BEIJING -- China's macro-economic moves to balance foreign trade were paying off as the country's trade surplus growth had slowed by September, Chinese customs officials said on Monday.
China's trade surplus, standing at US$185.65 billion in the first nine months, slowed by 2.1 percentage points compared with the growth registered in the first eight months, according to the customs officials, without revealing the exact figure for the surplus growth in first nine months.
The latest figures released by the State Administration of Customs also showed China's trade volume totaled US$1.57 trillion for the first nine months, up 23.5 percent on last year, or a drop of 0.5 percentage points over that for the first eight months.
The September trade surplus also came lower at US$23.9 billion, down from US$24.98 billion in August and a record US$26.91 billion in June.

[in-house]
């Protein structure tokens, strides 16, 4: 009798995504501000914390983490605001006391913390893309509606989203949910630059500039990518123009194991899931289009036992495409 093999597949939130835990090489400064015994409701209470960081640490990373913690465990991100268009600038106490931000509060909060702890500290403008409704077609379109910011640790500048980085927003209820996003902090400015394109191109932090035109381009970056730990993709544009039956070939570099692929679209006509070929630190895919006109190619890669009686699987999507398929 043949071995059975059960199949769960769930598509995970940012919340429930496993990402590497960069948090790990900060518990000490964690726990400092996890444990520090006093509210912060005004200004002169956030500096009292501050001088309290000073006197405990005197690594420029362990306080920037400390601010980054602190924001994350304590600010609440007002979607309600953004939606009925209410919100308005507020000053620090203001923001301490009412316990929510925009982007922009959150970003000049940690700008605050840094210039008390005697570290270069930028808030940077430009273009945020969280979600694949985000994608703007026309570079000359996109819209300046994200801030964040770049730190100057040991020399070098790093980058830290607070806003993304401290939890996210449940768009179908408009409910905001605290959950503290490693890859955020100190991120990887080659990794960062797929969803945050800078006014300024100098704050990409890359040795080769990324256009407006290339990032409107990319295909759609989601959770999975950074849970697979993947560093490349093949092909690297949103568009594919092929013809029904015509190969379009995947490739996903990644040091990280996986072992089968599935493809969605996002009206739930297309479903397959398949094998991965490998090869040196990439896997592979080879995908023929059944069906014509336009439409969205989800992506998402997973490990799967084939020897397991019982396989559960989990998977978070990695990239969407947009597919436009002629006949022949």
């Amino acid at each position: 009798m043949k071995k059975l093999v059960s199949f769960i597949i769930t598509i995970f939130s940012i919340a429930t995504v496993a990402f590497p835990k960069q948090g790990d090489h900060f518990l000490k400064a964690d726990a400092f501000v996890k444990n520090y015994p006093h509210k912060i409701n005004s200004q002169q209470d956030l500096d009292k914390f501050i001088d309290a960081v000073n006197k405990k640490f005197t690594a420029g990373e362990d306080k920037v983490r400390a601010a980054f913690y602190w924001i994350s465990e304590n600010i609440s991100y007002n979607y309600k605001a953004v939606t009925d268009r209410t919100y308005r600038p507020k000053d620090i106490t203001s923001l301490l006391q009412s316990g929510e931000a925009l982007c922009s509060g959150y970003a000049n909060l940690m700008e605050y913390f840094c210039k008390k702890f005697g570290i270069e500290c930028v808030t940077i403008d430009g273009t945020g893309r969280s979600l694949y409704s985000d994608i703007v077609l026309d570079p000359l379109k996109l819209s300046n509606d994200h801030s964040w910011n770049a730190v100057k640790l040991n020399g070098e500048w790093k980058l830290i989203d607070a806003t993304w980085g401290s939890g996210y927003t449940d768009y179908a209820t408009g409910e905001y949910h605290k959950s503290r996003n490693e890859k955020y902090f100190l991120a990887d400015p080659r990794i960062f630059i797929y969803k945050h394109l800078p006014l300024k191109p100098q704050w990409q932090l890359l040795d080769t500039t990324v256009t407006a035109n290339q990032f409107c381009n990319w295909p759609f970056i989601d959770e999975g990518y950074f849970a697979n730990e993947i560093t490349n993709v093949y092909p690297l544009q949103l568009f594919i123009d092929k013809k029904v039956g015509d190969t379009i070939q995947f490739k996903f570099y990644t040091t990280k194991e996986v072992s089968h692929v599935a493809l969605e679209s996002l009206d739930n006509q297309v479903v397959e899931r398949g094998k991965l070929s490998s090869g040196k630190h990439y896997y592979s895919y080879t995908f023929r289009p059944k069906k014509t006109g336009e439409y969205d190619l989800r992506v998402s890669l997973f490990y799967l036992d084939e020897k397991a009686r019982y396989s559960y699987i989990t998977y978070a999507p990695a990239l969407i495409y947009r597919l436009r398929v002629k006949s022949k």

The country exported US$878.24 billion of goods in the first nine months, representing a growth of 27.1 percent from a year earlier, or a slowdown of 0.6 percentage points over that for the first eight months.
China has imposed export tariffs, removed or cut tax rebates on exports and expanded the category of products of processed trade listed as "discouraged" since June, in a bid to lower the surplus.
However, the trade surplus figure in the first three quarters has already surpassed that for the whole of 2006, which soared 74.2 percent to a record US$177.47 billion.